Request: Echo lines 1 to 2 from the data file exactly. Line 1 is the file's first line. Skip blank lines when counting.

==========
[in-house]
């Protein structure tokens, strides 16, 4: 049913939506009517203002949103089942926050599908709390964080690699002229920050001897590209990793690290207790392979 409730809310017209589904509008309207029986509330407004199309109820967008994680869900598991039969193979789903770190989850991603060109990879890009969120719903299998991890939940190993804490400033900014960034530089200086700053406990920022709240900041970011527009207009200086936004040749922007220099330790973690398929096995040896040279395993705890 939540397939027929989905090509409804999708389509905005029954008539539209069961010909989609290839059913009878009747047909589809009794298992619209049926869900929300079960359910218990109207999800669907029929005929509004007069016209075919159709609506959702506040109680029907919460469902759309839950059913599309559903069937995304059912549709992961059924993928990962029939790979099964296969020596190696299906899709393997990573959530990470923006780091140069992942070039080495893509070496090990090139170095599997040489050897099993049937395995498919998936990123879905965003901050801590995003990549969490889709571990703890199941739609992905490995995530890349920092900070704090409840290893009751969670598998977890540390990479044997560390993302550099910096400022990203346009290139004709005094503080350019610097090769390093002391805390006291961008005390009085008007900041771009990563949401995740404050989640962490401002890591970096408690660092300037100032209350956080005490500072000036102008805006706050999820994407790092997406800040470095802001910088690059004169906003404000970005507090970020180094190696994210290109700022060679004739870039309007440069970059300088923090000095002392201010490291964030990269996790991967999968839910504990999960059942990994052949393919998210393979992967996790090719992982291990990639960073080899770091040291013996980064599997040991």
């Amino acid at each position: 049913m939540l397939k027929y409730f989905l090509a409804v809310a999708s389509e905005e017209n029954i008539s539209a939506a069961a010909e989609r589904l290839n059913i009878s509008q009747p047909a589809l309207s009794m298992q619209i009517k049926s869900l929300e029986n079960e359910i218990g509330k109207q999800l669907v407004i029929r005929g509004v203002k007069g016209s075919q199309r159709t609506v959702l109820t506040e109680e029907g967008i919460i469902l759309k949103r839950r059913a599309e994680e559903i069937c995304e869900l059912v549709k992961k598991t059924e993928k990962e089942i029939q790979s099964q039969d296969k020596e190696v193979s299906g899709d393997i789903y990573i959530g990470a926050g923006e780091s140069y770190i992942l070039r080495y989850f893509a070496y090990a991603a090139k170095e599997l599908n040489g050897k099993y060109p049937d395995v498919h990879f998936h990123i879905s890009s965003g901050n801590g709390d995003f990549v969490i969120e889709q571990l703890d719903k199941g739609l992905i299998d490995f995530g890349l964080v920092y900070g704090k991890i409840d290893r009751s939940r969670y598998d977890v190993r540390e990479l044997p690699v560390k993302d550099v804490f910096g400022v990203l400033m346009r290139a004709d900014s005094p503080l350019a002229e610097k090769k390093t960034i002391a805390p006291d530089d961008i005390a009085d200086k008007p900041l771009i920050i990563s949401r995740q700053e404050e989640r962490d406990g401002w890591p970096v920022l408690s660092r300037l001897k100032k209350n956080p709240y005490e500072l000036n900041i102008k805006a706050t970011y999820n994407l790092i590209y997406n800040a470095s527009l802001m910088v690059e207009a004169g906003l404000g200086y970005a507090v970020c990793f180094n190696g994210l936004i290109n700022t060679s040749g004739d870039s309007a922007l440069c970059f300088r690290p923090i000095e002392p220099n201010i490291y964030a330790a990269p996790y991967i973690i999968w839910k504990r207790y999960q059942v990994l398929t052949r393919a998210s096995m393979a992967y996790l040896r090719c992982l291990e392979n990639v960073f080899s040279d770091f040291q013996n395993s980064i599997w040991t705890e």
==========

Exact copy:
[in-house]
């Protein structure tokens, strides 16, 4: 049913939506009517203002949103089942926050599908709390964080690699002229920050001897590209990793690290207790392979 409730809310017209589904509008309207029986509330407004199309109820967008994680869900598991039969193979789903770190989850991603060109990879890009969120719903299998991890939940190993804490400033900014960034530089200086700053406990920022709240900041970011527009207009200086936004040749922007220099330790973690398929096995040896040279395993705890 939540397939027929989905090509409804999708389509905005029954008539539209069961010909989609290839059913009878009747047909589809009794298992619209049926869900929300079960359910218990109207999800669907029929005929509004007069016209075919159709609506959702506040109680029907919460469902759309839950059913599309559903069937995304059912549709992961059924993928990962029939790979099964296969020596190696299906899709393997990573959530990470923006780091140069992942070039080495893509070496090990090139170095599997040489050897099993049937395995498919998936990123879905965003901050801590995003990549969490889709571990703890199941739609992905490995995530890349920092900070704090409840290893009751969670598998977890540390990479044997560390993302550099910096400022990203346009290139004709005094503080350019610097090769390093002391805390006291961008005390009085008007900041771009990563949401995740404050989640962490401002890591970096408690660092300037100032209350956080005490500072000036102008805006706050999820994407790092997406800040470095802001910088690059004169906003404000970005507090970020180094190696994210290109700022060679004739870039309007440069970059300088923090000095002392201010490291964030990269996790991967999968839910504990999960059942990994052949393919998210393979992967996790090719992982291990990639960073080899770091040291013996980064599997040991």